CEOs heading the world’s largest oil and gas companies announced on Thursday a new collective target to reduce the average carbon intensity of their upstream operations by 2025.
The 12 members of the Oil and Gas Climate Initiative (OGCI) said they aim to cut the carbon intensity to around 20-21 kg of CO2 equivalent per barrels of oil equivalent (CO2e/boe) from their collective baseline of 23 kg CO2/boe in 2017.
In 2018, their collective carbon intensity reached 22.1 kg CO2/boe, Kallanish Energy notes.
The target range “is consistent with the reduction needed across the O&G industry by 2025 to support the Paris Agreement goals,” OGCI said in a statement. It covers both carbon dioxide and methane emissions from member companies’ operated upstream oil and gas exploration and production activities, as well as emissions from associated imports of electricity and steam.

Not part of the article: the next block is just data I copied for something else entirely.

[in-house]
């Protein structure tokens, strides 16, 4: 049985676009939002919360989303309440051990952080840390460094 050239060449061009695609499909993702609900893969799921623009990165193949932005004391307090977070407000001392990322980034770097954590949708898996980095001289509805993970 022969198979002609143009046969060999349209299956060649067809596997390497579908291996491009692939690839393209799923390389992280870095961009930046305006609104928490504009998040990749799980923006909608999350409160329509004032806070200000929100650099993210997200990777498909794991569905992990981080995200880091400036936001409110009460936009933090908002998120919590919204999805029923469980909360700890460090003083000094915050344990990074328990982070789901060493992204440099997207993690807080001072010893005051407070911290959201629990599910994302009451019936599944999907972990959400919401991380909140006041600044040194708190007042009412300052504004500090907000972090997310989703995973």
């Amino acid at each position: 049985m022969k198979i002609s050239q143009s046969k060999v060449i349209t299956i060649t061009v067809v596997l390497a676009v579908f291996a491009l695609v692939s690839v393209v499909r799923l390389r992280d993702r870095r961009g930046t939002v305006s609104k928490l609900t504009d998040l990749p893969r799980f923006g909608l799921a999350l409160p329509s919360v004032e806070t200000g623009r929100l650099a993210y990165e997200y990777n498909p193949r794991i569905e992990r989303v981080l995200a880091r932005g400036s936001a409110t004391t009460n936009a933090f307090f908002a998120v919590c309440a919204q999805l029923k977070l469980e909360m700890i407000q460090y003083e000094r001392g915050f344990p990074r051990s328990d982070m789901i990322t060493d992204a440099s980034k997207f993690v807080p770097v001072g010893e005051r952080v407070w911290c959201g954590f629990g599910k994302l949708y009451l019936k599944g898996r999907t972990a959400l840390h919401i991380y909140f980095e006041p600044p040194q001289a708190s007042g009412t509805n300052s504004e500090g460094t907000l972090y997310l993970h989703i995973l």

OGCI estimates that the target will reduce CO2 emissions by 36-52 million tonnes per year by 2025. The group described the new target as a “near-term, practical step” toward increasing their contribution to the transition to a low carbon future.
Data on the collective average carbon intensity will be published annually and reviewed by EY. Although it includes methane emissions, OGCI will still report the progress in reducing methane intensity separately.
The group will also look into setting specific actions for liquefied natural gas (LNG) and gas-to-liquids (GTL) emissions. It didn’t provide a timeframe for such work.
OGCI is chaired by BP’s former CEO Bob Duddley, and members include BP, Chevron, CNPC, Eni, Equinor, ExxonMobil, Occidental, Petrobras, Repsol, Saudi Aramco, Shell, and Total.
Together, the majors account for over 30% of the global operated oil and gas production.
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